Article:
A number of ongoing issues with the Ohio state’s criminal records background check system have prompted considerations for it’s replacement. The system being a 3M Cogent criminal records biometric system. Operated by the BCI (Bureau of Criminal Investigation) over the past fifteen years and being plagued with problems. Thousands of criminals and felons have been confirmed as having clean records.

Thousands of records have been reviewed and the 3M criminal records system has been labelled as ‘cobbled together. Matching finger prints to convictions can often take months with some criminal records not arriving. However more alarming still is the system has, as a result of elusive conviction records and electronic fingerprints, thrown together thousands of inaccurate or incomplete background checks.

The criminal records background check system is called in to action every day by employers to establish the integrity of foster parents, fire fighters, medical professionals, nursing home and day care workers and, of course, police officers. Over the last three years there have been an embarrassing number of cases, due to system inaccuracies, where existing and potential employees have been confirmed by BCI as having no criminal records. In addition court clerks failings in submitting convictions for months to BCI (since 2013) have compounded the situation.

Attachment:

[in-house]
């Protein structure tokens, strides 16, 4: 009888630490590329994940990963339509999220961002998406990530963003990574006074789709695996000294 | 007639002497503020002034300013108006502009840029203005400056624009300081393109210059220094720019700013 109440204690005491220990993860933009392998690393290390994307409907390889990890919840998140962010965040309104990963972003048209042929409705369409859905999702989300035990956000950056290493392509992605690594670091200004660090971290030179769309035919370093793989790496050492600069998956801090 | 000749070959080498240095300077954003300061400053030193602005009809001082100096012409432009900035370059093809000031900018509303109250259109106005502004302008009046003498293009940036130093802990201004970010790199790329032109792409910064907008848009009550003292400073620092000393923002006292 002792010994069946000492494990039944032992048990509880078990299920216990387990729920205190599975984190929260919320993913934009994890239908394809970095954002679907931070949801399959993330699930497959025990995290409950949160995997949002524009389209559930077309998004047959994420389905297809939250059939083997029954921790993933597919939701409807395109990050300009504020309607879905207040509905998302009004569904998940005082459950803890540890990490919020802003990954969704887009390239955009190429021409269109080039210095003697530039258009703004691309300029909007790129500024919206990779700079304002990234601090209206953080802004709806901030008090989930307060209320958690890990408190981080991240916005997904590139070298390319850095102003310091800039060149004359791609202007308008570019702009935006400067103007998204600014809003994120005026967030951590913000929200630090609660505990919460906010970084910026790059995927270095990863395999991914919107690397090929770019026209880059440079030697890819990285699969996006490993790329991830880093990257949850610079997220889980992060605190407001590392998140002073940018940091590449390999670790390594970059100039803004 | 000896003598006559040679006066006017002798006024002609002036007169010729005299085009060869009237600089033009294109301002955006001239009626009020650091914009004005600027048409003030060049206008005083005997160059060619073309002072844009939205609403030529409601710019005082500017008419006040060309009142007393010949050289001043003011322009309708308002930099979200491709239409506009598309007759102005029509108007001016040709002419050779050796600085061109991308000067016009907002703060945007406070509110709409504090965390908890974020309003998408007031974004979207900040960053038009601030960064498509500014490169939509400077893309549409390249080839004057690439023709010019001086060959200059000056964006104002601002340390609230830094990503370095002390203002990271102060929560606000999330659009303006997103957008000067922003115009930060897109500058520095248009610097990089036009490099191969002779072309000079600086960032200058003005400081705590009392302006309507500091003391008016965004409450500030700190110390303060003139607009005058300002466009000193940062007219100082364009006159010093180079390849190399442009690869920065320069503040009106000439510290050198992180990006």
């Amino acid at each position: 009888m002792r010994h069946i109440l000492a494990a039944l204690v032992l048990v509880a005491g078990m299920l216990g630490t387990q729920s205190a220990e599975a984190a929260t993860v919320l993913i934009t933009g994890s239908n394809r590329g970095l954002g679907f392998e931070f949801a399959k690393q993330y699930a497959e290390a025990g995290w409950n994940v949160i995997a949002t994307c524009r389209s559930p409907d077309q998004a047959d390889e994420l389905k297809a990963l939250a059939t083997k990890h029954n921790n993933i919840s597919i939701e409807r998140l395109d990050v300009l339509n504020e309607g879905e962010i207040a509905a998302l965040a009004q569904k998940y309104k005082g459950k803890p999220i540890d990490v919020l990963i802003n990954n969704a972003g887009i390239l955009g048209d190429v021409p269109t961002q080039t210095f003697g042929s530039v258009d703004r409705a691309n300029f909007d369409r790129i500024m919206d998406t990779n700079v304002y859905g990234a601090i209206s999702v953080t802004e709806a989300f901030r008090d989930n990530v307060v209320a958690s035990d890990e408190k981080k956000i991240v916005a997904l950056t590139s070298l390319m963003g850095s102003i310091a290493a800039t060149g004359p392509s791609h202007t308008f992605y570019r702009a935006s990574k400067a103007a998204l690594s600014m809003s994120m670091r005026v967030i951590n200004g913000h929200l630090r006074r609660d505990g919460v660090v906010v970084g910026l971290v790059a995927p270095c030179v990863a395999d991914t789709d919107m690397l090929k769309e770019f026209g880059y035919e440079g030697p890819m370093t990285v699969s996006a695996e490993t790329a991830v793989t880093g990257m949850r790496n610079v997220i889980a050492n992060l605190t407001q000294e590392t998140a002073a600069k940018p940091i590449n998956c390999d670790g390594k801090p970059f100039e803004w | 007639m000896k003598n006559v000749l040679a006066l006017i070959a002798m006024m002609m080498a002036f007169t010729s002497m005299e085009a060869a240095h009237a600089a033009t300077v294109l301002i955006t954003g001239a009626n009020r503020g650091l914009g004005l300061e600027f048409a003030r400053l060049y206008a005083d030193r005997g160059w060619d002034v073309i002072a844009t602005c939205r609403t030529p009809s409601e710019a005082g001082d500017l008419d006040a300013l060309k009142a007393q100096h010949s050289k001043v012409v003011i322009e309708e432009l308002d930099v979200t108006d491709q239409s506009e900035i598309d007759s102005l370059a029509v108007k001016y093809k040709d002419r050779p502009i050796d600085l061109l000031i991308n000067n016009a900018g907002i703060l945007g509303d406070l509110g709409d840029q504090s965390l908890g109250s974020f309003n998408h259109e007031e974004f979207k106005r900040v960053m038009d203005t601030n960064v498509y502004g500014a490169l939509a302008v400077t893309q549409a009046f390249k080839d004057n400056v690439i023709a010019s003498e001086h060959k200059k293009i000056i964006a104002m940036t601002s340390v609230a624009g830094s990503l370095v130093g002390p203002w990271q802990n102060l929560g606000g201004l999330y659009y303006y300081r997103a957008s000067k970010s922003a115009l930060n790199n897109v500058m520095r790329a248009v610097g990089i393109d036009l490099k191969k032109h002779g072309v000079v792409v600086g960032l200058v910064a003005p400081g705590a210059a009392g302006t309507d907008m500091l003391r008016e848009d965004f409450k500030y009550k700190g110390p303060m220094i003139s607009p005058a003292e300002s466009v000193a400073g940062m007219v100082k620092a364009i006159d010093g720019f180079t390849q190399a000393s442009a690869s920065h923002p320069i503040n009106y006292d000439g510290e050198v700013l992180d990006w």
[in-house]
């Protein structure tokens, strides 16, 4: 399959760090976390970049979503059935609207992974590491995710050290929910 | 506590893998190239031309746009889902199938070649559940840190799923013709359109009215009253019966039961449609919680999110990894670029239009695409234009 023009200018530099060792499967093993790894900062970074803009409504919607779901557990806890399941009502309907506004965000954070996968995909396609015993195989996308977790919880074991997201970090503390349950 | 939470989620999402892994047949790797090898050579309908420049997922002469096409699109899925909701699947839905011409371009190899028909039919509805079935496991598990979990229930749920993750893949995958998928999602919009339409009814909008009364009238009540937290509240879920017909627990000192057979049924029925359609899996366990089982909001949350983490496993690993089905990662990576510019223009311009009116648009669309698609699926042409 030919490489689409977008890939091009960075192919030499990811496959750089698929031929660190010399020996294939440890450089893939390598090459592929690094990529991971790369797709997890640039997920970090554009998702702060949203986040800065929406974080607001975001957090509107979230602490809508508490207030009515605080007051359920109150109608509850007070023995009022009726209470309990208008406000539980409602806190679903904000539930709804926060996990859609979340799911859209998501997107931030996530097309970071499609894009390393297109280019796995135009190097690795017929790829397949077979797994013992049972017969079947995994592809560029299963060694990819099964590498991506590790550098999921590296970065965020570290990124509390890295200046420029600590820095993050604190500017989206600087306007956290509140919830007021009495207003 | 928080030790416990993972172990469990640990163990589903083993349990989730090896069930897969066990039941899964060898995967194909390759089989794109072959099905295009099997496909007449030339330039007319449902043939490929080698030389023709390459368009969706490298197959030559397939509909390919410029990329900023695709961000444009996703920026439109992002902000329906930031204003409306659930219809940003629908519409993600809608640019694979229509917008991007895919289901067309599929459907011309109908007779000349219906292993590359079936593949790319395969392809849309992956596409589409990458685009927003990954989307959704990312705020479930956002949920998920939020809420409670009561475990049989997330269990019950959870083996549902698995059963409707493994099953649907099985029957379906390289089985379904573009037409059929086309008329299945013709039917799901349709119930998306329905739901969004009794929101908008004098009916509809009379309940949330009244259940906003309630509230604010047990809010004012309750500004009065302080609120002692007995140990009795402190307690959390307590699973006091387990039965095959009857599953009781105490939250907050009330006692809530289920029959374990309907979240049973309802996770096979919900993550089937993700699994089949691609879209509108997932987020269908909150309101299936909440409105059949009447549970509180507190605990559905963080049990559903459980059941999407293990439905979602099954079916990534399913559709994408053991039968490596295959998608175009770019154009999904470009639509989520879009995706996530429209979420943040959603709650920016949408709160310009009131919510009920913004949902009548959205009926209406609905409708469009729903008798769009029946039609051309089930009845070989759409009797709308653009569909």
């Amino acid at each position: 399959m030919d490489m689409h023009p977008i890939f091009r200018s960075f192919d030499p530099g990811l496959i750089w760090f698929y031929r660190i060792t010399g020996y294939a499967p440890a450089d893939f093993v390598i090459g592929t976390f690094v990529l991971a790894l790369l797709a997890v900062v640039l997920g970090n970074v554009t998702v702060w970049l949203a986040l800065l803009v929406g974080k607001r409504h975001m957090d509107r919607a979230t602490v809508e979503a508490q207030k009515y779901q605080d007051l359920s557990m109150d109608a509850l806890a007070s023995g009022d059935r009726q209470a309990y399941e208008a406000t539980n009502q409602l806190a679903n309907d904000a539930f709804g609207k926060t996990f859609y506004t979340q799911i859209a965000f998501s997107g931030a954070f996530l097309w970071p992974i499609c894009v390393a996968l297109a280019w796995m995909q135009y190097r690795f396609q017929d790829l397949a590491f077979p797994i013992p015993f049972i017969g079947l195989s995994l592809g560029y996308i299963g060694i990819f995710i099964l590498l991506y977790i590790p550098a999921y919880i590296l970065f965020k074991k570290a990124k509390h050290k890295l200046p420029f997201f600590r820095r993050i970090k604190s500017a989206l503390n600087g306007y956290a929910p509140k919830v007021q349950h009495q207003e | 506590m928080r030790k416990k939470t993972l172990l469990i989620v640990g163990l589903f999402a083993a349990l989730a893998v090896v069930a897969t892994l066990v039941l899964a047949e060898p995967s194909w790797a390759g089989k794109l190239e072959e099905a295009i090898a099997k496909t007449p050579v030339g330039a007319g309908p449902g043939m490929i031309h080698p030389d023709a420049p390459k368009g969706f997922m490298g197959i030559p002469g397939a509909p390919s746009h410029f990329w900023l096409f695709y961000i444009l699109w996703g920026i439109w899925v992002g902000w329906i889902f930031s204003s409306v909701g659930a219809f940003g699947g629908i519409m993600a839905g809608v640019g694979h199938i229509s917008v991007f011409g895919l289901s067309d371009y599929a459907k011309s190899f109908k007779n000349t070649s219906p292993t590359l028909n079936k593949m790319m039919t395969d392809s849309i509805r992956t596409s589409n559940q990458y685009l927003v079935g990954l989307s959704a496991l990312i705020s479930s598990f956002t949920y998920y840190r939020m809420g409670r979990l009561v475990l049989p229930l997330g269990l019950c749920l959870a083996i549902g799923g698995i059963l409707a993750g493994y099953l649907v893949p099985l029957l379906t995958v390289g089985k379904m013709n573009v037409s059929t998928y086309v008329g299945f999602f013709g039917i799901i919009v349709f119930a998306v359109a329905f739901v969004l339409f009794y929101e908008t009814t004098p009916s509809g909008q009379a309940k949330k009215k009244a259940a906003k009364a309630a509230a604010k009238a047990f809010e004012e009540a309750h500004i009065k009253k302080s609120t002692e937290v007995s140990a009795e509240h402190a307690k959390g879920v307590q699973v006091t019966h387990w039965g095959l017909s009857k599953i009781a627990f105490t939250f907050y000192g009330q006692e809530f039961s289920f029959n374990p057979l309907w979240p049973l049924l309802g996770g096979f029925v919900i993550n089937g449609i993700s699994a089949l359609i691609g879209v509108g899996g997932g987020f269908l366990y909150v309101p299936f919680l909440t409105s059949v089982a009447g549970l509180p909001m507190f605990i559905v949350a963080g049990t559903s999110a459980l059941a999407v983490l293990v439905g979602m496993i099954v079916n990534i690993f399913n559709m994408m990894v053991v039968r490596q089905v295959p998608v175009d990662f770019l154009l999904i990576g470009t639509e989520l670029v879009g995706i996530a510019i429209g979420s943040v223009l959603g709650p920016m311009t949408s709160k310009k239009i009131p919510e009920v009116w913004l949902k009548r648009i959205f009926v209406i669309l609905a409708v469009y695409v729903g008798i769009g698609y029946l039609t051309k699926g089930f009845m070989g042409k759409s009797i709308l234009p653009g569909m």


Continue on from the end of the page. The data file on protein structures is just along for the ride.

An investigation by WBNS in to county court and municipal records across eight counties revealed 6.6% of convictions (over 10,000) absent from the state system. A BCI supervisor in an email admitted the errors in the criminal records system meant that some felons will not have offenses on their record.

BCI officials demanded on April 6 asides from a credit of $6.2 million, that 3M Cogent provides 3 system engineers full time, a complete upgrade and rebuild by June 30th. 3M Cogent had been contacted by the Attorney General’s office advising they were in breach of contract. Further that the system was not available to BCI employees in 2014 for a total of 10,147 hours. The Attorney General’s office declined to comment on estimated costs for a replacement criminal records system.